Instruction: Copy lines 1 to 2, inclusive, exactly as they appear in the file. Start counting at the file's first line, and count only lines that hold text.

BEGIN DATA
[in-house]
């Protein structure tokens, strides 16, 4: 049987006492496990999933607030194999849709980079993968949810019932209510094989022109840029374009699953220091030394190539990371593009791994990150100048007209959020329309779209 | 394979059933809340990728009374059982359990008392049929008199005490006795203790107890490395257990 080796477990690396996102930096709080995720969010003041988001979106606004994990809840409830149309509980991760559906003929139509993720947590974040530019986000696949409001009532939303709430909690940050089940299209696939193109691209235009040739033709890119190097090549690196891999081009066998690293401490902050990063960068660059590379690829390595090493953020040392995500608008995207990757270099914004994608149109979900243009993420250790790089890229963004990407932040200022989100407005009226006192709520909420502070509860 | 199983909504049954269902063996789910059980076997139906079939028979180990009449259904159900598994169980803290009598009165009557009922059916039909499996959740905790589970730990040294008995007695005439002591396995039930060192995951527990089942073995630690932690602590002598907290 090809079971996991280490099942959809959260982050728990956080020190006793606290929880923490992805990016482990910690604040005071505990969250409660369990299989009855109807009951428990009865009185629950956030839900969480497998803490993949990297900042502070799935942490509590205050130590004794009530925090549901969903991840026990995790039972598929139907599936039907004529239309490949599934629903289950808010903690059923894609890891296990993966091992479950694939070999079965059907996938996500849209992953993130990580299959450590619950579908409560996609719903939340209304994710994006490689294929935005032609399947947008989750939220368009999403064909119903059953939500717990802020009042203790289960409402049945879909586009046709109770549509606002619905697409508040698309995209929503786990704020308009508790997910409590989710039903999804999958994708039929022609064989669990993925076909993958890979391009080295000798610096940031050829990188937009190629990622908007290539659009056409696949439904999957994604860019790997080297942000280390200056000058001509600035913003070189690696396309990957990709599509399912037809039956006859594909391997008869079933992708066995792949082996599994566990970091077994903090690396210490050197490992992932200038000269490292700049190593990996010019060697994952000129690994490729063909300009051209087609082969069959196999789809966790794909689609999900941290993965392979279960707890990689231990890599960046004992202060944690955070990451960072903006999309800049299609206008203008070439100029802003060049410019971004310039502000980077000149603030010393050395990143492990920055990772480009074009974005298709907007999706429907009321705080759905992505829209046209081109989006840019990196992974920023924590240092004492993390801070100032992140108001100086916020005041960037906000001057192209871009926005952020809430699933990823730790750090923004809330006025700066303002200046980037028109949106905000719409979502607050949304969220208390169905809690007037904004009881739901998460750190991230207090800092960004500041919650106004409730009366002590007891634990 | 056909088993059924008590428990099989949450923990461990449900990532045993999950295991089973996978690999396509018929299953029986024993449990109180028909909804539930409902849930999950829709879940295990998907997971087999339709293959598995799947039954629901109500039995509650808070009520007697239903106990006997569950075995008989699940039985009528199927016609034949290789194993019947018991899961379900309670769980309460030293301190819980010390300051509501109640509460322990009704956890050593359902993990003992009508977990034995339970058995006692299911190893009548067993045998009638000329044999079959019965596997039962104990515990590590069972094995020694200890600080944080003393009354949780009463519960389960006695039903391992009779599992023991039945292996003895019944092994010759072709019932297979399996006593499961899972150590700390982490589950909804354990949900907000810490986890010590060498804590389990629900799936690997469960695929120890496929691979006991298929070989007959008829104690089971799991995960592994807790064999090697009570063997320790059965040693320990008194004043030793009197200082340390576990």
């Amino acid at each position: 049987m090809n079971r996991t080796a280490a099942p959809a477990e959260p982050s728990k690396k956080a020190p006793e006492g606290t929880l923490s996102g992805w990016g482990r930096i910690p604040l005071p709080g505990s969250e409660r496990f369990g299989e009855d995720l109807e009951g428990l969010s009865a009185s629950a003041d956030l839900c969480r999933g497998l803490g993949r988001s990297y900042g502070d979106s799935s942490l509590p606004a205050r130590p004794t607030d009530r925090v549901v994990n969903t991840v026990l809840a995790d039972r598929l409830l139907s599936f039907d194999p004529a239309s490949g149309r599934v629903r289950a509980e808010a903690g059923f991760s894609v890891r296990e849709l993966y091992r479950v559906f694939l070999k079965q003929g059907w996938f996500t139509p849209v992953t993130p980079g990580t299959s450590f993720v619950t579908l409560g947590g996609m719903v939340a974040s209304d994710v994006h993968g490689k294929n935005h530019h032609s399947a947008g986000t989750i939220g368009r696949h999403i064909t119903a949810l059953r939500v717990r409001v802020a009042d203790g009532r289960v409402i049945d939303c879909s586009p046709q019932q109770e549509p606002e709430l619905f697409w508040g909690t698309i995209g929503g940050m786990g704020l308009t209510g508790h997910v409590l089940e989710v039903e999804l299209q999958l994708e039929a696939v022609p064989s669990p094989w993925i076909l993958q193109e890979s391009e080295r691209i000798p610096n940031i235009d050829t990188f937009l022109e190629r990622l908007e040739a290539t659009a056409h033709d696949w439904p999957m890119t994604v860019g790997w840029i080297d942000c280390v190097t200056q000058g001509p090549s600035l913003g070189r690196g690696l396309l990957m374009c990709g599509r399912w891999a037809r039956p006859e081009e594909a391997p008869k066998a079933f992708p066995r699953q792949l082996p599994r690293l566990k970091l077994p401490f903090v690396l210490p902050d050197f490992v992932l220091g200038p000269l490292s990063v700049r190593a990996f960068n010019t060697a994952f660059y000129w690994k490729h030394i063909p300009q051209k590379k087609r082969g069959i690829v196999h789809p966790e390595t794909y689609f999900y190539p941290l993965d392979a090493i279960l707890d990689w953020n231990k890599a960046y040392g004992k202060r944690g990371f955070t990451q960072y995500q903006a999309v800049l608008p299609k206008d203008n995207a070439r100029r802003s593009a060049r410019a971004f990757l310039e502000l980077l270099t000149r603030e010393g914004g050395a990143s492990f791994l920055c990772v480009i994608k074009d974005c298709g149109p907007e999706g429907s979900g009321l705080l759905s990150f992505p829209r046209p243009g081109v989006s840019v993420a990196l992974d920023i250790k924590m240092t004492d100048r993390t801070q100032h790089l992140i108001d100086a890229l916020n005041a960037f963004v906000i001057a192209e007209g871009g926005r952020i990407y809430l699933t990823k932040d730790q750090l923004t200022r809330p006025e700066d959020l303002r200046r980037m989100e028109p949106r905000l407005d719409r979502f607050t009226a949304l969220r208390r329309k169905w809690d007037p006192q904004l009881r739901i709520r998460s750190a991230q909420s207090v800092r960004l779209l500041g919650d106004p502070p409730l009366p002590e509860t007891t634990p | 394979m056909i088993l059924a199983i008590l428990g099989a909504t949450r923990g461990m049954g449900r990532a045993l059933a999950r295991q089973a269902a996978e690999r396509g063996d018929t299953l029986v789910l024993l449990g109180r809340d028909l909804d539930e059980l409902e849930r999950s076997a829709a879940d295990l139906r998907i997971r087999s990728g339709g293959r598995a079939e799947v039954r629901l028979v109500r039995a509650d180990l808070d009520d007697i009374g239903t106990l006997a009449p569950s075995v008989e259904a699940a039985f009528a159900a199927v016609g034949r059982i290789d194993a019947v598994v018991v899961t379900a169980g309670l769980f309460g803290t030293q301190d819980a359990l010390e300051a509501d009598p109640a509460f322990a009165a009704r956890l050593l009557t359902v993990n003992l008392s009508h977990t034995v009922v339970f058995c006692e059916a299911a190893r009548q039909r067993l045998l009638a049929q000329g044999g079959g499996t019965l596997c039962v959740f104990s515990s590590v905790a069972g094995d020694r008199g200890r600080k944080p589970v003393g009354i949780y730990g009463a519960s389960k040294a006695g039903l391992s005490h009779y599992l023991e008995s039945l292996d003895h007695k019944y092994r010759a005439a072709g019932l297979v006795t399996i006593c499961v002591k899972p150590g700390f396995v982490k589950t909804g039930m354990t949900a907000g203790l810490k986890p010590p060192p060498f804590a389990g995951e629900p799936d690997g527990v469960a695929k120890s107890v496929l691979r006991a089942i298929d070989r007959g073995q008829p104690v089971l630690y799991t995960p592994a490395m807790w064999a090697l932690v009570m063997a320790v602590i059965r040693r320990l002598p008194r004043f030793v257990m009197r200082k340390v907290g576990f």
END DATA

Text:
[in-house]
């Protein structure tokens, strides 16, 4: 049987006492496990999933607030194999849709980079993968949810019932209510094989022109840029374009699953220091030394190539990371593009791994990150100048007209959020329309779209 | 394979059933809340990728009374059982359990008392049929008199005490006795203790107890490395257990 080796477990690396996102930096709080995720969010003041988001979106606004994990809840409830149309509980991760559906003929139509993720947590974040530019986000696949409001009532939303709430909690940050089940299209696939193109691209235009040739033709890119190097090549690196891999081009066998690293401490902050990063960068660059590379690829390595090493953020040392995500608008995207990757270099914004994608149109979900243009993420250790790089890229963004990407932040200022989100407005009226006192709520909420502070509860 | 199983909504049954269902063996789910059980076997139906079939028979180990009449259904159900598994169980803290009598009165009557009922059916039909499996959740905790589970730990040294008995007695005439002591396995039930060192995951527990089942073995630690932690602590002598907290 090809079971996991280490099942959809959260982050728990956080020190006793606290929880923490992805990016482990910690604040005071505990969250409660369990299989009855109807009951428990009865009185629950956030839900969480497998803490993949990297900042502070799935942490509590205050130590004794009530925090549901969903991840026990995790039972598929139907599936039907004529239309490949599934629903289950808010903690059923894609890891296990993966091992479950694939070999079965059907996938996500849209992953993130990580299959450590619950579908409560996609719903939340209304994710994006490689294929935005032609399947947008989750939220368009999403064909119903059953939500717990802020009042203790289960409402049945879909586009046709109770549509606002619905697409508040698309995209929503786990704020308009508790997910409590989710039903999804999958994708039929022609064989669990993925076909993958890979391009080295000798610096940031050829990188937009190629990622908007290539659009056409696949439904999957994604860019790997080297942000280390200056000058001509600035913003070189690696396309990957990709599509399912037809039956006859594909391997008869079933992708066995792949082996599994566990970091077994903090690396210490050197490992992932200038000269490292700049190593990996010019060697994952000129690994490729063909300009051209087609082969069959196999789809966790794909689609999900941290993965392979279960707890990689231990890599960046004992202060944690955070990451960072903006999309800049299609206008203008070439100029802003060049410019971004310039502000980077000149603030010393050395990143492990920055990772480009074009974005298709907007999706429907009321705080759905992505829209046209081109989006840019990196992974920023924590240092004492993390801070100032992140108001100086916020005041960037906000001057192209871009926005952020809430699933990823730790750090923004809330006025700066303002200046980037028109949106905000719409979502607050949304969220208390169905809690007037904004009881739901998460750190991230207090800092960004500041919650106004409730009366002590007891634990 | 056909088993059924008590428990099989949450923990461990449900990532045993999950295991089973996978690999396509018929299953029986024993449990109180028909909804539930409902849930999950829709879940295990998907997971087999339709293959598995799947039954629901109500039995509650808070009520007697239903106990006997569950075995008989699940039985009528199927016609034949290789194993019947018991899961379900309670769980309460030293301190819980010390300051509501109640509460322990009704956890050593359902993990003992009508977990034995339970058995006692299911190893009548067993045998009638000329044999079959019965596997039962104990515990590590069972094995020694200890600080944080003393009354949780009463519960389960006695039903391992009779599992023991039945292996003895019944092994010759072709019932297979399996006593499961899972150590700390982490589950909804354990949900907000810490986890010590060498804590389990629900799936690997469960695929120890496929691979006991298929070989007959008829104690089971799991995960592994807790064999090697009570063997320790059965040693320990008194004043030793009197200082340390576990």